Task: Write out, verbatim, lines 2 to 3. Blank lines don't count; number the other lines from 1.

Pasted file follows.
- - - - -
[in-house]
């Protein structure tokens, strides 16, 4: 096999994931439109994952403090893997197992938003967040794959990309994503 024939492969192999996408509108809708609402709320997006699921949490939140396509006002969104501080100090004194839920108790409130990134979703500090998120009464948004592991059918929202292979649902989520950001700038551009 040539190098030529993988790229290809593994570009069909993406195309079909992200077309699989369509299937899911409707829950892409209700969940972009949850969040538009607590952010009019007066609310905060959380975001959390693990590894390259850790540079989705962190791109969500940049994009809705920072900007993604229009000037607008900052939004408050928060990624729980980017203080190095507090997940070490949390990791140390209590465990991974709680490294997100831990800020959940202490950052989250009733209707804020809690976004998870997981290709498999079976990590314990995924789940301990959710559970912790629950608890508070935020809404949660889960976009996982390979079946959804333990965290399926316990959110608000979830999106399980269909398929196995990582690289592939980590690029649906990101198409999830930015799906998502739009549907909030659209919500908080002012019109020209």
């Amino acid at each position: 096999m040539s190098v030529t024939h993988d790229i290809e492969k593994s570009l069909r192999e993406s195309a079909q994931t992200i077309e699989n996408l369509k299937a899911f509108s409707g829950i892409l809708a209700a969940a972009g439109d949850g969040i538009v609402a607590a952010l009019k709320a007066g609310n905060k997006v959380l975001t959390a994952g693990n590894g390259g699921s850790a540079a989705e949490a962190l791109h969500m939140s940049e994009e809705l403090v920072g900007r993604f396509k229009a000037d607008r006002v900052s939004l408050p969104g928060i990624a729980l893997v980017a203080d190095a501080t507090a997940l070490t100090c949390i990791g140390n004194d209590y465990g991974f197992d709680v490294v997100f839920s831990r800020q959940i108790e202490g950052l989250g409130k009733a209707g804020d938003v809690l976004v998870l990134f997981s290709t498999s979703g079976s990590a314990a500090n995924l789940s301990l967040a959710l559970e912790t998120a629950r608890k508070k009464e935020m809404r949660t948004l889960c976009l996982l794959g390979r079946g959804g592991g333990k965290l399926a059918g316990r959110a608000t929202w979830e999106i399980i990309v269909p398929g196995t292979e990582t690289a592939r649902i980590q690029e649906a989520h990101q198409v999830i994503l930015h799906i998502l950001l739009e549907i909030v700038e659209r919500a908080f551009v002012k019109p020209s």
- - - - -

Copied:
């Protein structure tokens, strides 16, 4: 096999994931439109994952403090893997197992938003967040794959990309994503 024939492969192999996408509108809708609402709320997006699921949490939140396509006002969104501080100090004194839920108790409130990134979703500090998120009464948004592991059918929202292979649902989520950001700038551009 040539190098030529993988790229290809593994570009069909993406195309079909992200077309699989369509299937899911409707829950892409209700969940972009949850969040538009607590952010009019007066609310905060959380975001959390693990590894390259850790540079989705962190791109969500940049994009809705920072900007993604229009000037607008900052939004408050928060990624729980980017203080190095507090997940070490949390990791140390209590465990991974709680490294997100831990800020959940202490950052989250009733209707804020809690976004998870997981290709498999079976990590314990995924789940301990959710559970912790629950608890508070935020809404949660889960976009996982390979079946959804333990965290399926316990959110608000979830999106399980269909398929196995990582690289592939980590690029649906990101198409999830930015799906998502739009549907909030659209919500908080002012019109020209």
């Amino acid at each position: 096999m040539s190098v030529t024939h993988d790229i290809e492969k593994s570009l069909r192999e993406s195309a079909q994931t992200i077309e699989n996408l369509k299937a899911f509108s409707g829950i892409l809708a209700a969940a972009g439109d949850g969040i538009v609402a607590a952010l009019k709320a007066g609310n905060k997006v959380l975001t959390a994952g693990n590894g390259g699921s850790a540079a989705e949490a962190l791109h969500m939140s940049e994009e809705l403090v920072g900007r993604f396509k229009a000037d607008r006002v900052s939004l408050p969104g928060i990624a729980l893997v980017a203080d190095a501080t507090a997940l070490t100090c949390i990791g140390n004194d209590y465990g991974f197992d709680v490294v997100f839920s831990r800020q959940i108790e202490g950052l989250g409130k009733a209707g804020d938003v809690l976004v998870l990134f997981s290709t498999s979703g079976s990590a314990a500090n995924l789940s301990l967040a959710l559970e912790t998120a629950r608890k508070k009464e935020m809404r949660t948004l889960c976009l996982l794959g390979r079946g959804g592991g333990k965290l399926a059918g316990r959110a608000t929202w979830e999106i399980i990309v269909p398929g196995t292979e990582t690289a592939r649902i980590q690029e649906a989520h990101q198409v999830i994503l930015h799906i998502l950001l739009e549907i909030v700038e659209r919500a908080f551009v002012k019109p020209s």